How to eat pasta? You mean there are rules? Assolutamente! Absolutely!
Tommaso Pante, native Sicilian, licensed tour guide, and owner of Sunway, is adamant on the proper way to eat the pasta that is lovingly cooked by sisters, wives, mothers, and “Nonnas” for family dinners.
“It’s one of the first things we learn, sitting on our mother’s lap,” Tommaso explains. Actually, that’s just the initial etiquette lesson; children are given the kid-friendly version of Galateo, written in 1558, when Italy was the Renaissance Capital and therefore in charge of all things involving propriety and politesse. This was serious stuff. And still is.
First, the pasta must be cooked perfectly
Back to the pasta…it all starts with cooking.Sicilians deduct two minutes from suggested boiling times. They like their pasta Firm, with a capital F. Otherwise, it’s too soft and mushy. No self-respecting Sicilian will touch anything but perfection…life is too short for bad pasta.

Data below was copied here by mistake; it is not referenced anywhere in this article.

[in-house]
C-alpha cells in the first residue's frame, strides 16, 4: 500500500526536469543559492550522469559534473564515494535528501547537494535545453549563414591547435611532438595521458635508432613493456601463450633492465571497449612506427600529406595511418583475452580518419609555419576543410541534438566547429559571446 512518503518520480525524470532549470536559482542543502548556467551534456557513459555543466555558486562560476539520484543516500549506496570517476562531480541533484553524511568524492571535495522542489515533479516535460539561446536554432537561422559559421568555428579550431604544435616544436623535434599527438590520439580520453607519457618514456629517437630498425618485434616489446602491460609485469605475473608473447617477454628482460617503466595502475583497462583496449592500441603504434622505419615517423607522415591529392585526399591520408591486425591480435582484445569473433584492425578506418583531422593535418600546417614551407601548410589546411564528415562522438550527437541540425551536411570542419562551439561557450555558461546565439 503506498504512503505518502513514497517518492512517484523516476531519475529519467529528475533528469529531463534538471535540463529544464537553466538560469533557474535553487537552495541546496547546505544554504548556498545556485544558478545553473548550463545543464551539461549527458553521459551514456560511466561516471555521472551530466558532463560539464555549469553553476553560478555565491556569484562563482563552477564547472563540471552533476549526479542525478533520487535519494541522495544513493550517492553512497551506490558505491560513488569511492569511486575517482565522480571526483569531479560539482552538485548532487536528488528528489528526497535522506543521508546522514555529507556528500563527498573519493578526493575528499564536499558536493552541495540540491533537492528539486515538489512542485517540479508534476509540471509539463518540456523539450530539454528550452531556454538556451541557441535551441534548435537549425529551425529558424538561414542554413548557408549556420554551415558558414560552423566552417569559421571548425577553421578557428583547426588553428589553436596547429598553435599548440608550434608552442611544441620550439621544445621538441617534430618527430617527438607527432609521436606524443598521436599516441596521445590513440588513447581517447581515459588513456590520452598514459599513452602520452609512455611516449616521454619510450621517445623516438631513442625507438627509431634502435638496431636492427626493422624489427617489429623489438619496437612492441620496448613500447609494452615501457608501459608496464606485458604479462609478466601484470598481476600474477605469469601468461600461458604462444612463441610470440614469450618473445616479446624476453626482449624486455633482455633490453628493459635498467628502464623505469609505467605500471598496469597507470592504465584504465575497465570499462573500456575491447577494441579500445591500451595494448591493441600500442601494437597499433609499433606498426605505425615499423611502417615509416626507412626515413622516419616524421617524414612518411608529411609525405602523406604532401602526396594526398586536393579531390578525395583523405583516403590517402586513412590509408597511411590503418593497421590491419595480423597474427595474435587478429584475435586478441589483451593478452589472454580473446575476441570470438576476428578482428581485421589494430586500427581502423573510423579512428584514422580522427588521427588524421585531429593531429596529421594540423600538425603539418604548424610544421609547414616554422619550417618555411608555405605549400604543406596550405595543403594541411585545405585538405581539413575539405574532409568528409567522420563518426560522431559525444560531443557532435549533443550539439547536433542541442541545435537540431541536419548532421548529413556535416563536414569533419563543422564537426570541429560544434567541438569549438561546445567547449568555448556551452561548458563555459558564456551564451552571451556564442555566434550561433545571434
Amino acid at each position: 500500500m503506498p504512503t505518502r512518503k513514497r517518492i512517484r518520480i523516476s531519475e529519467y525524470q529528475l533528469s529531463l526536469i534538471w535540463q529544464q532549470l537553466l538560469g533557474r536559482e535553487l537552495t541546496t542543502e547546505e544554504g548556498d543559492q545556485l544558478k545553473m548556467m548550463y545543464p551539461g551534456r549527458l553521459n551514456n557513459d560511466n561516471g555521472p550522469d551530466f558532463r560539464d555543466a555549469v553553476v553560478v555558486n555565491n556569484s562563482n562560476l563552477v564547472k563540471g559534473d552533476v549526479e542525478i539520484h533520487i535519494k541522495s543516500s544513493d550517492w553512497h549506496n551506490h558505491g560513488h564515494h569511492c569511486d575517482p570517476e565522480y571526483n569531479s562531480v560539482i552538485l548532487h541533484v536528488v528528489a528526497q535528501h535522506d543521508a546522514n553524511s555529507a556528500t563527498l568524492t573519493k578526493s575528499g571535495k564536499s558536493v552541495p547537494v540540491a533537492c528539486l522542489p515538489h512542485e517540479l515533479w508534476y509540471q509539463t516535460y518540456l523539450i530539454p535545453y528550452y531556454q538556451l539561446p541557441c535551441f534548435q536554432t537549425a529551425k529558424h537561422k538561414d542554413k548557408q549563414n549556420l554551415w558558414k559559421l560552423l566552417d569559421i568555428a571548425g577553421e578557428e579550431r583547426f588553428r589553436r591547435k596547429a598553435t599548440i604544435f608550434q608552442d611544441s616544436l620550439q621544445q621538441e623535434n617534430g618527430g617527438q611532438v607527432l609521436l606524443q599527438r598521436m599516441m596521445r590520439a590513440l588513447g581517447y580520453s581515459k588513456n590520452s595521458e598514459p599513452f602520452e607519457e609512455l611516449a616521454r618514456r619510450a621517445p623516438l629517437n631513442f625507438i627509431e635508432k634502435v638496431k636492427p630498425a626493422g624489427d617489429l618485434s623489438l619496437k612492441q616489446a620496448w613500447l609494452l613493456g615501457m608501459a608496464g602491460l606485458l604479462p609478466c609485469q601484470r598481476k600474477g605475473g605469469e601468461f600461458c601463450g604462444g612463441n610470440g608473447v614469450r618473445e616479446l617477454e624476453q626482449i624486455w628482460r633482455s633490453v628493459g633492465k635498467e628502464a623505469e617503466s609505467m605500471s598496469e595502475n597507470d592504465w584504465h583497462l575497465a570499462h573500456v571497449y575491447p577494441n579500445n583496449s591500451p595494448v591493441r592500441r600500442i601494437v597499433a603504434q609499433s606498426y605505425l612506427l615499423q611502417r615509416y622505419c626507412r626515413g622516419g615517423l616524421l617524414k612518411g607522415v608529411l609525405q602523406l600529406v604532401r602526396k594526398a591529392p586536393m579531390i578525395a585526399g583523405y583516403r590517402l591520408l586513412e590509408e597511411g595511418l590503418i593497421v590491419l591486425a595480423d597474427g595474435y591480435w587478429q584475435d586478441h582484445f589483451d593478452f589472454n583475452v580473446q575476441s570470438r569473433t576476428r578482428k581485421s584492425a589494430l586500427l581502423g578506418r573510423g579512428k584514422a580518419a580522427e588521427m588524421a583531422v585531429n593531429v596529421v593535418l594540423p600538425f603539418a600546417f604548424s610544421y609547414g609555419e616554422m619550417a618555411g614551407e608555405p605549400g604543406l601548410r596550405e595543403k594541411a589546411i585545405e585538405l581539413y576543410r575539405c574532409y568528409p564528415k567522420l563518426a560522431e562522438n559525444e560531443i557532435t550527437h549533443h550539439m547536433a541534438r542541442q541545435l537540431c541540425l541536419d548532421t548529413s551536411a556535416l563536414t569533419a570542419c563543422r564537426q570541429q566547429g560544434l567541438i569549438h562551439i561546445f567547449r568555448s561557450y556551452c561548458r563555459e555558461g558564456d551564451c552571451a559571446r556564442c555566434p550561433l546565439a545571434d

How to eat pasta: Step-by-step directions
- ONLY A FORK! Forget the Italian chain restaurants that think it’s “authentic” to provide a spoon with your order of spaghetti. Using a spoon to help guide the pasta strands is considered unrefined or backwards, akin to eating peas with a knife. It’s also rude.
- Speaking of knives, NEVER cut the pasta. “You’re killing it if you cut it,” declares Tommaso. No one–not even a child–cuts pasta. No matter the length, every type of pasta is cooked and eaten as it is.
- Take 4-5 strands of spaghetti and move them to the side of your plate. Twirl the strands around your fork and eat. No giant globs of spaghetti or huge mouthfuls.
“Eating properly is sacred,” says Tommaso. Meals are meant to be enjoyed with family and friends. Good manners are important!
You probably won’t be surprised to learn there are rules for eating gelato, too. Read my article for Europe Up Close: How to Order Gelato in Italy
Then there is napkin etiquette, too. In many European countries, these things matter.